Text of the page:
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It's part of storytelling in every culture. Japan has it with the ronin myth; every culture has this Robin Hood idea. So really, that character was forced out of Europe as Europe became more densely populated and more civilized. That character no longer had stories in Europe; it had to migrate to where the frontier was still open and dangerous, which was America, essentially. So the character, I think, is actually universal and historic, most recently, normally represented in America.

I think the Westerns saw it firmly adopted by America, so yeah, right now, we think of this as a completely American character, but really, it's more historic than that. But I'm very happy to have that reference made. Child also views Reacher as " post-feminist " stating that he does not parlay in "gender distinction Reacher likes strong, realistic women, and he treats women with respect If you're a woman, he will be your friend; but if necessary, he will kill you.

Jack Reacher was born on a military base in Berlin, on 29 October He has no middle name, and most people simply call him 'Reacher', even his family as a child.

Regular references are made to the fact that Reacher's given name is Jack, which is not a nickname for John, and that he has no middle name. His military record officially refers to him as Jack none Reacher. After being shunted around the world, growing up on U.


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After four years at West Point to Reacher achieved the ranks of 2nd lieutenant , 1st lieutenant , captain , and major , [16] including an intervening demotion from major to captain [17] in [14] during his tenure in the military police. His commanding officer, Leon Garber, promoted Reacher twice in 18 months, making him the youngest peacetime major anyone could remember.

While his Silver Star and Purple Heart are cited on his profile, all of the other medal citations involve official secrets and are therefore redacted. The short story Deep Down hints that he possibly was awarded the Legion of Merit as a result of exposing a female liaison officer who was leaking confidential information to the Soviet Union. Reacher served in the army's military police branch, resigning his commission and mustering out at the rank of major.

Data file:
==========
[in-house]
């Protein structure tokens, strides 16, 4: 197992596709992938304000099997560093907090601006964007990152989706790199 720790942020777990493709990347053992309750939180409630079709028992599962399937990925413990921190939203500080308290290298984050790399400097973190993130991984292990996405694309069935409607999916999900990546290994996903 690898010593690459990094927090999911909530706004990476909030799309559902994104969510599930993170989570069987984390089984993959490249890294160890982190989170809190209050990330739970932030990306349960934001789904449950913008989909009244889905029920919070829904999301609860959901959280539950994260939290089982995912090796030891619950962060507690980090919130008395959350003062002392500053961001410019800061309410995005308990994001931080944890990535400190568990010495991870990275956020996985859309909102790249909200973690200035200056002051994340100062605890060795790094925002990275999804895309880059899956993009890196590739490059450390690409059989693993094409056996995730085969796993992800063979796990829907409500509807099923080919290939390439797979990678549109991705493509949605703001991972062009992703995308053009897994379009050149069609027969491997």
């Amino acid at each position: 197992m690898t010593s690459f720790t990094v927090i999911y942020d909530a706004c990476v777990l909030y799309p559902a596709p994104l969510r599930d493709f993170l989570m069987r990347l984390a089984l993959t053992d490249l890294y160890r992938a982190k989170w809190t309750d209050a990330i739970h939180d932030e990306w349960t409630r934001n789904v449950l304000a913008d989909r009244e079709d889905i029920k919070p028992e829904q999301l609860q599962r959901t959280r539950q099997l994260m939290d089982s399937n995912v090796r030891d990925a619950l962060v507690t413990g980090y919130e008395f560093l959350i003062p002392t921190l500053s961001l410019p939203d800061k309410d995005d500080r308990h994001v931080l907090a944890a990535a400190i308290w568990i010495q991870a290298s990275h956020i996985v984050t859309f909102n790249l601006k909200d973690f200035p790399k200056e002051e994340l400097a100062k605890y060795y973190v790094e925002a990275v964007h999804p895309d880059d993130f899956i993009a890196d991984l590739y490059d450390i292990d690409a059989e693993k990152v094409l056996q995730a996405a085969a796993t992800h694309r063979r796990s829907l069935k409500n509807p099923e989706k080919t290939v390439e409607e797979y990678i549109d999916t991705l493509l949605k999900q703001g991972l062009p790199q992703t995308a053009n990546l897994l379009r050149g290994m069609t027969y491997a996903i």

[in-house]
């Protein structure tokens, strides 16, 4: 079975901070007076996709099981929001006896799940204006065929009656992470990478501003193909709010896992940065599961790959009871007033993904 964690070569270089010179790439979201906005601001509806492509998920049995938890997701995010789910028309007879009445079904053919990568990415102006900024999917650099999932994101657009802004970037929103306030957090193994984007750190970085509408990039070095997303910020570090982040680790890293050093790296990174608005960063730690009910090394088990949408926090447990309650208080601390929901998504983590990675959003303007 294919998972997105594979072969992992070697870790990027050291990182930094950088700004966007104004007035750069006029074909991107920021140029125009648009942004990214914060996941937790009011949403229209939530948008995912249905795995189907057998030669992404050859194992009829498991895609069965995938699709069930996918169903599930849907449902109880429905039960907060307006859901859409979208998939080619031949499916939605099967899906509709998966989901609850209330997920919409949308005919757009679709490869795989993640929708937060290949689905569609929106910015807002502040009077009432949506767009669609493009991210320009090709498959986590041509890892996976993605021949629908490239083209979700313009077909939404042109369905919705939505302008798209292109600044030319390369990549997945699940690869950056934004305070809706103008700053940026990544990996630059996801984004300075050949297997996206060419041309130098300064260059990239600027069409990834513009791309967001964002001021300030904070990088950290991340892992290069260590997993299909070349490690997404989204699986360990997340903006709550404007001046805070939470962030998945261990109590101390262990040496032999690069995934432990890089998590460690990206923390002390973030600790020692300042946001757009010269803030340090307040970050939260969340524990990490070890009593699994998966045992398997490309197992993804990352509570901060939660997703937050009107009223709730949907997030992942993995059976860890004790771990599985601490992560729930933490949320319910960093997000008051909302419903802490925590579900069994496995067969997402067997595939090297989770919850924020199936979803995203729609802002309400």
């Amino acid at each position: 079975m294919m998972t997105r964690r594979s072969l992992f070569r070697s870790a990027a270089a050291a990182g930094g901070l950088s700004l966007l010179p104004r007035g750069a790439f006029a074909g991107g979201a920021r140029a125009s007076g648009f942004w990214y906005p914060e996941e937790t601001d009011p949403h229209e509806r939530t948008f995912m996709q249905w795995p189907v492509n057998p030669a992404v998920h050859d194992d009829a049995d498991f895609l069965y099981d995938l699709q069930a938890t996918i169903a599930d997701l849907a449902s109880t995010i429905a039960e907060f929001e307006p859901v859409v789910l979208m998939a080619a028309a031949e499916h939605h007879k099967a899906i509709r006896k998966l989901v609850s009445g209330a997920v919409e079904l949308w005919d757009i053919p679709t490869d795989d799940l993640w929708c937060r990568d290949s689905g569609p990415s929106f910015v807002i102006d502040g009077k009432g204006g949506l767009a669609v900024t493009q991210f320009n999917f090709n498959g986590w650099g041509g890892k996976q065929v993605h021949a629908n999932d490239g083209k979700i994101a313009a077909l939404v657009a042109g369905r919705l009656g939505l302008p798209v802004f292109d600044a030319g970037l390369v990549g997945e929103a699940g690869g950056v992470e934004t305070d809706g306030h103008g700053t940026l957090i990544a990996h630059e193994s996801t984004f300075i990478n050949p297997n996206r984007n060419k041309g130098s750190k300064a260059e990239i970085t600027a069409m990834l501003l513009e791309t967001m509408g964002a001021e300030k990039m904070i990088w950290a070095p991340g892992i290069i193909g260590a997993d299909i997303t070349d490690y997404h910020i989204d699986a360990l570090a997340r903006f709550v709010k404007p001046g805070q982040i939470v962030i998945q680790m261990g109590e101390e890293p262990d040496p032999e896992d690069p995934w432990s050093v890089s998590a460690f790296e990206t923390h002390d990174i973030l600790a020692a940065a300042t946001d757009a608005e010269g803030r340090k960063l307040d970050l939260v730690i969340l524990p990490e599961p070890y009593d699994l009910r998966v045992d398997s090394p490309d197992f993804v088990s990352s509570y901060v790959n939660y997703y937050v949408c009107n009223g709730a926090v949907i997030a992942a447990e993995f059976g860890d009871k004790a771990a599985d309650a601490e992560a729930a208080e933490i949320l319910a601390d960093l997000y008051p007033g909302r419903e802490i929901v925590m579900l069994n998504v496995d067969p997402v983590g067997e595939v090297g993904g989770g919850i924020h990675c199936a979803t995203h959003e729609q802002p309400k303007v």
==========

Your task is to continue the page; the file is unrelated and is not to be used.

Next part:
His unit, the fictional th Special Investigations Unit, [11] was formed to handle exceptionally tough cases. He left the armed forces in , partly due to a reduction in the forces and partly because he verbally offended a lieutenant colonel during an investigation in Mississippi, who then singled him out for discharge. After leaving the Army, Reacher became a drifter , his only baggage a folding toothbrush, [1] [7] although after the September 11 attacks , with restrictions on wire transfers in the light of fraud he is obliged to carry an ATM card [26] and photo ID in the form of a generally expired American passport.

Emily Sargent, while conducting an interview with Lee Child, describes Reacher's post-military life as follows:. You will never find Reacher going to the laundry or doing the ironing. When his clothes get dirty he simply goes to the local hardware store and buys a functional pair of chinos and a workman's shirt and stuffs the old ones in the bin. No mortgage, no wife, no ties, he is a perfectly free agent, unlimited and unbound, incapable of ever settling down.

He's an ex-military policeman, and he was demobilized in his middle thirties after having served all of his adult life in the [U. The idea was to have a character that was plausibly rootless. Most people who are wanderers do it for other reasons—they are mentally ill, or something like that. Reacher is completely competent, but he's just habituated to this fragmented life in the military, so he can't settle into civilian society.

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The idea of staying anywhere for more than a few days is anathema to him. Reacher himself expounds on a hypothesis about this vagrant life-style in Never Go Back. He states that he has a genetic disposition towards roaming about, citing the British Empire , the Vikings , and the Polynesians as groups with a similar wanderlust. While he accepts that there was an economical necessity behind their voyages, he maintains that "some of them could not stop".

He feels that long ago when humans lived in small bands , there was a risk of inbreeding as a result of which a gene developed over the course of evolution such that "every generation and every small band had at least one person who had to wander". This would lead to "mixing up of gene pools " and would be "healthier all around". Reacher concludes:. I think ninety-nine of us grow up to love the campfire, and one grows up to hate it.